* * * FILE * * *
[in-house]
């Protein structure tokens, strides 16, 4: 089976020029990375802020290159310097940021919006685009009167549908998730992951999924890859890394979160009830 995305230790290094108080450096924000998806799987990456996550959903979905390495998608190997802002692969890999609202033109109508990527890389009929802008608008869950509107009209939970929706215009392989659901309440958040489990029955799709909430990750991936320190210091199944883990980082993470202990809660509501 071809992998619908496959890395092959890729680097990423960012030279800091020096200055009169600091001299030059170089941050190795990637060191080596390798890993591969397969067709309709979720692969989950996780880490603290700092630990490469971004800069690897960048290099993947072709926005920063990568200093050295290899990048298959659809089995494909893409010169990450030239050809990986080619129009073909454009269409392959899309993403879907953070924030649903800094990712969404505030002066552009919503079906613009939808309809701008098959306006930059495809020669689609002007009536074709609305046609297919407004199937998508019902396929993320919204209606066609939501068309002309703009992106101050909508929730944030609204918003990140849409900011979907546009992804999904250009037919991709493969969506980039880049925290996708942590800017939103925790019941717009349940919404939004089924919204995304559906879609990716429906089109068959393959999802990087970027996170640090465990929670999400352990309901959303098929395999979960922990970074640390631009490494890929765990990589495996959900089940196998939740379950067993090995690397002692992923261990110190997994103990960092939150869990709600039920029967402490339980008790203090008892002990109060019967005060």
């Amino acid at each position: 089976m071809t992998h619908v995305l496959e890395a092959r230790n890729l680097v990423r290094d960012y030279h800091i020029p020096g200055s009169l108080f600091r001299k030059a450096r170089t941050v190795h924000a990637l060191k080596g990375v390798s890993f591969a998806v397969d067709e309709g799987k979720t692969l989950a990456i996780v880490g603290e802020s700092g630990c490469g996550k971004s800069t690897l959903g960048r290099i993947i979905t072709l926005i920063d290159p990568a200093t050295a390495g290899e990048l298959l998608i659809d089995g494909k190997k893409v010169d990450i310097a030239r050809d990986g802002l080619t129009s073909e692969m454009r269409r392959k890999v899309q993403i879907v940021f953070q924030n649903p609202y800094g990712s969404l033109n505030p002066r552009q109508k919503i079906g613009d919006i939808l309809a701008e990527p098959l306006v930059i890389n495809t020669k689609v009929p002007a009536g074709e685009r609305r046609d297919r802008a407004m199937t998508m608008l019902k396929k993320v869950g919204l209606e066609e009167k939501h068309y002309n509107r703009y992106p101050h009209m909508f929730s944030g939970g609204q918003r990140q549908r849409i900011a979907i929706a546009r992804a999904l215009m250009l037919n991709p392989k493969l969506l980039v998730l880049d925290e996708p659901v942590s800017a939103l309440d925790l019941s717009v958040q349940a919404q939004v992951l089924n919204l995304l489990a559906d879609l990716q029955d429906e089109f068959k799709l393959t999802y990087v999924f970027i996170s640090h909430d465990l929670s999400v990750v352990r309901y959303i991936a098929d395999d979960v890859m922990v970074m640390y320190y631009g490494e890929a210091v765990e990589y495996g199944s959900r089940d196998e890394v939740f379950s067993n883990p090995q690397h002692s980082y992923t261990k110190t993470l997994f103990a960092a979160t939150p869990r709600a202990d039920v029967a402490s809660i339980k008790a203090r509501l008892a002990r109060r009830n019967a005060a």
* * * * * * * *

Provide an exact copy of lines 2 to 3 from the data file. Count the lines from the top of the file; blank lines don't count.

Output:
């Protein structure tokens, strides 16, 4: 089976020029990375802020290159310097940021919006685009009167549908998730992951999924890859890394979160009830 995305230790290094108080450096924000998806799987990456996550959903979905390495998608190997802002692969890999609202033109109508990527890389009929802008608008869950509107009209939970929706215009392989659901309440958040489990029955799709909430990750991936320190210091199944883990980082993470202990809660509501 071809992998619908496959890395092959890729680097990423960012030279800091020096200055009169600091001299030059170089941050190795990637060191080596390798890993591969397969067709309709979720692969989950996780880490603290700092630990490469971004800069690897960048290099993947072709926005920063990568200093050295290899990048298959659809089995494909893409010169990450030239050809990986080619129009073909454009269409392959899309993403879907953070924030649903800094990712969404505030002066552009919503079906613009939808309809701008098959306006930059495809020669689609002007009536074709609305046609297919407004199937998508019902396929993320919204209606066609939501068309002309703009992106101050909508929730944030609204918003990140849409900011979907546009992804999904250009037919991709493969969506980039880049925290996708942590800017939103925790019941717009349940919404939004089924919204995304559906879609990716429906089109068959393959999802990087970027996170640090465990929670999400352990309901959303098929395999979960922990970074640390631009490494890929765990990589495996959900089940196998939740379950067993090995690397002692992923261990110190997994103990960092939150869990709600039920029967402490339980008790203090008892002990109060019967005060």
């Amino acid at each position: 089976m071809t992998h619908v995305l496959e890395a092959r230790n890729l680097v990423r290094d960012y030279h800091i020029p020096g200055s009169l108080f600091r001299k030059a450096r170089t941050v190795h924000a990637l060191k080596g990375v390798s890993f591969a998806v397969d067709e309709g799987k979720t692969l989950a990456i996780v880490g603290e802020s700092g630990c490469g996550k971004s800069t690897l959903g960048r290099i993947i979905t072709l926005i920063d290159p990568a200093t050295a390495g290899e990048l298959l998608i659809d089995g494909k190997k893409v010169d990450i310097a030239r050809d990986g802002l080619t129009s073909e692969m454009r269409r392959k890999v899309q993403i879907v940021f953070q924030n649903p609202y800094g990712s969404l033109n505030p002066r552009q109508k919503i079906g613009d919006i939808l309809a701008e990527p098959l306006v930059i890389n495809t020669k689609v009929p002007a009536g074709e685009r609305r046609d297919r802008a407004m199937t998508m608008l019902k396929k993320v869950g919204l209606e066609e009167k939501h068309y002309n509107r703009y992106p101050h009209m909508f929730s944030g939970g609204q918003r990140q549908r849409i900011a979907i929706a546009r992804a999904l215009m250009l037919n991709p392989k493969l969506l980039v998730l880049d925290e996708p659901v942590s800017a939103l309440d925790l019941s717009v958040q349940a919404q939004v992951l089924n919204l995304l489990a559906d879609l990716q029955d429906e089109f068959k799709l393959t999802y990087v999924f970027i996170s640090h909430d465990l929670s999400v990750v352990r309901y959303i991936a098929d395999d979960v890859m922990v970074m640390y320190y631009g490494e890929a210091v765990e990589y495996g199944s959900r089940d196998e890394v939740f379950s067993n883990p090995q690397h002692s980082y992923t261990k110190t993470l997994f103990a960092a979160t939150p869990r709600a202990d039920v029967a402490s809660i339980k008790a203090r509501l008892a002990r109060r009830n019967a005060a």